The fat algorithm

By Unsa Athar
Fri, 09, 19

I see a young girl, hardly over 12 years old, walking in the ultrasound room for a sonogram.....


I have been meaning to write this article for a while now. But, with depression and anxiety comes the writer’s block as well. And only now I have found the mental energy to actually put my thoughts together to form words. So, here goes nothing.

“You are really pretty. You are just ‘healthy’ which takes the focus away from your pretty facial features.”

“You are the only lady doctor I have seen who is continuously gaining weight, instead of losing it.”

“You take care of your mind. You read a lot of books. Why do you not take care of your physical health?”

These are some of the many actual statements that were said to me, to my face, and were in no way meant as derogatory. The tone and intentions were genuine, but all of them hurt. Every single one of them.

I suffer from clinical hypothyroidism which means my metabolism is slow. I also have major depressive disorder which in its atypical form causes an increased appetite. I am on medications for my depression, which causes weight gain as well. I also have been diagnosed with obsessive compulsive disorder which often throws me in a spiral of over-eating. But I cannot tell this to every passerby, can I? Can I write down my struggles and paste them on my back, so that people might shut up? I wish I could. I know I am not supposed to take people’s opinions and comments to heart, but what option do I have if it is the first thing people notice about me, if it the basis of all my nicknames, it is why I am given certain roles to perform in the annual dramatics? How can I not let my weight define me to myself if people actually do define me by my weight? I am not a smart and kind doctor. I am just a tiny, plump person.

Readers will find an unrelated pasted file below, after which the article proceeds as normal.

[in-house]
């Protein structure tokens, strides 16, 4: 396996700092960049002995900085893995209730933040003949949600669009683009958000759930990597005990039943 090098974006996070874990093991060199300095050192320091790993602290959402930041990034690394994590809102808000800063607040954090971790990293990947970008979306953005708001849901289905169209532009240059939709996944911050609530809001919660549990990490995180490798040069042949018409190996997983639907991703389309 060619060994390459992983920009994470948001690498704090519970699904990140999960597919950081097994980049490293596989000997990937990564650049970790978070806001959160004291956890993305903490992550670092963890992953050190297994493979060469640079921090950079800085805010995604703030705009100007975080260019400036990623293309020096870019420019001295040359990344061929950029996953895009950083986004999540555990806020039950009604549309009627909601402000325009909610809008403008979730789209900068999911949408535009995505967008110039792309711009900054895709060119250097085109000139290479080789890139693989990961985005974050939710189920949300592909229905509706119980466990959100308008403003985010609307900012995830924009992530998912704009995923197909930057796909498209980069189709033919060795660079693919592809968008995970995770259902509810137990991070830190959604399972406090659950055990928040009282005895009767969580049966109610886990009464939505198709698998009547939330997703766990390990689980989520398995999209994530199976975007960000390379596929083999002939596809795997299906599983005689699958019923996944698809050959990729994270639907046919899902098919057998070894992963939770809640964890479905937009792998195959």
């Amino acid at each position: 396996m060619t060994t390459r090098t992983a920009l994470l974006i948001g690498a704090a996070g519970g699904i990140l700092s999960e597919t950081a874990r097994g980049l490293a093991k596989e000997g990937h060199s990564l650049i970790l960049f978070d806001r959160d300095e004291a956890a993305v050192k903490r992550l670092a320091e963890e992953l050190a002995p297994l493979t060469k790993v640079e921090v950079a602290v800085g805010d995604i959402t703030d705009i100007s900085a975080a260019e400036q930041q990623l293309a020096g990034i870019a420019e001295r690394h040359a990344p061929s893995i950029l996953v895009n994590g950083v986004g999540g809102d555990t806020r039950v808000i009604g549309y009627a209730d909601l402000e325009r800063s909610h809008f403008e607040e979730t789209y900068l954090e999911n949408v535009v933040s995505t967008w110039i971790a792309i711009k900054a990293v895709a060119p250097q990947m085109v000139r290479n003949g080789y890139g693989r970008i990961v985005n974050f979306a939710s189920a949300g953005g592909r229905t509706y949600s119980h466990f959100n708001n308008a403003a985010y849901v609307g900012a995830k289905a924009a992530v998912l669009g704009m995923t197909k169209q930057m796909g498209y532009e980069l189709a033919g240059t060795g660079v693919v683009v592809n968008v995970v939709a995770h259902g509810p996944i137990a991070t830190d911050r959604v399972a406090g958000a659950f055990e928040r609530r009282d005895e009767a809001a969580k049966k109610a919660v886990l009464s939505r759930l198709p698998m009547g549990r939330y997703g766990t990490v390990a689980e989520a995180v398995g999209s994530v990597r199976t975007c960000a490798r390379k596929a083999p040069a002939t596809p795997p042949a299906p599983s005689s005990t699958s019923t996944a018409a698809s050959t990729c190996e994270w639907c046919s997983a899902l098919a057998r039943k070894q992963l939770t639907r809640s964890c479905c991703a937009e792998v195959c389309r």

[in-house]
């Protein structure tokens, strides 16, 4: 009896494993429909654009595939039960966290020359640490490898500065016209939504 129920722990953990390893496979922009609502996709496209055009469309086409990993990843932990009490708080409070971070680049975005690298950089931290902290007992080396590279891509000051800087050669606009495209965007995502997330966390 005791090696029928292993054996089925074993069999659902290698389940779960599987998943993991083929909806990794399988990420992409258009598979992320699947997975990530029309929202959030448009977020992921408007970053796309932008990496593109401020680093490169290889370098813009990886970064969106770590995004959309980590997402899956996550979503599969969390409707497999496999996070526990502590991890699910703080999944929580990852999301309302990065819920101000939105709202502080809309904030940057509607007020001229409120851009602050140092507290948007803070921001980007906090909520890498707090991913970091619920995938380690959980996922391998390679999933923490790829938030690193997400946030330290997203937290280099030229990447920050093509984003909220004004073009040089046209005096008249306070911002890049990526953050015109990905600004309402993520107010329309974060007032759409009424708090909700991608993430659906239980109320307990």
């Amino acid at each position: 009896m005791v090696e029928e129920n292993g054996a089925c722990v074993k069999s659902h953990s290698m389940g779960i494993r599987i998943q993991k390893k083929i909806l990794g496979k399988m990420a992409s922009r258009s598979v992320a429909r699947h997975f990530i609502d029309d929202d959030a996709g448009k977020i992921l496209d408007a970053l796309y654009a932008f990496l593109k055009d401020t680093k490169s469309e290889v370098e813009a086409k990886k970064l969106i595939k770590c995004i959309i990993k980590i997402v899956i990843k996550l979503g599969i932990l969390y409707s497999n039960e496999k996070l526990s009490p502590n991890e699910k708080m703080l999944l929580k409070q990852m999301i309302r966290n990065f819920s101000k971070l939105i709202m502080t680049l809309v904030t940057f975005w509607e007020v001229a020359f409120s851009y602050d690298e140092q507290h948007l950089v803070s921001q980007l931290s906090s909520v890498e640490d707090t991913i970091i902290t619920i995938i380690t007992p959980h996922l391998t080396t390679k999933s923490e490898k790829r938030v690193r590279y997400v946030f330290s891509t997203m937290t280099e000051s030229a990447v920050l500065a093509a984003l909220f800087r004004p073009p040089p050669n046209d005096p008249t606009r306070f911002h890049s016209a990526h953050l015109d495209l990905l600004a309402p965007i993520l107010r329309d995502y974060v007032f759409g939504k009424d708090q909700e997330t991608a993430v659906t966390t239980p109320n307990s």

I see a young girl, hardly over 12 years old, walking in the ultrasound room for a sonogram. She is obese, that is obvious. And I cannot imagine the horrible things she gets to hear from her relatives and friends. After her sonogram, we find a suspicious-looking growth in her right ovary. It was most likely cancerous and was producing hormones causing her weight gain. But what mother would tell people that her daughter has an ovarian mass, which is why she is ‘fat.’ People do not care about the reason. They just see someone’s fat and they think it is crucial for them to point it out.

A junior of mine thinks that obese people should be called out for being obese. They can adopt a healthy lifestyle and can exercise to lose the excess fats. He has read this in his biochemistry book. If they do not lose weight, they are putting themselves at risk for heart diseases, high blood pressures and diabetes. It is their fault. I want to kill myself after reading this. I see people engaging in a discussion in the comments section. I see it being in vain. What a sad state of affairs.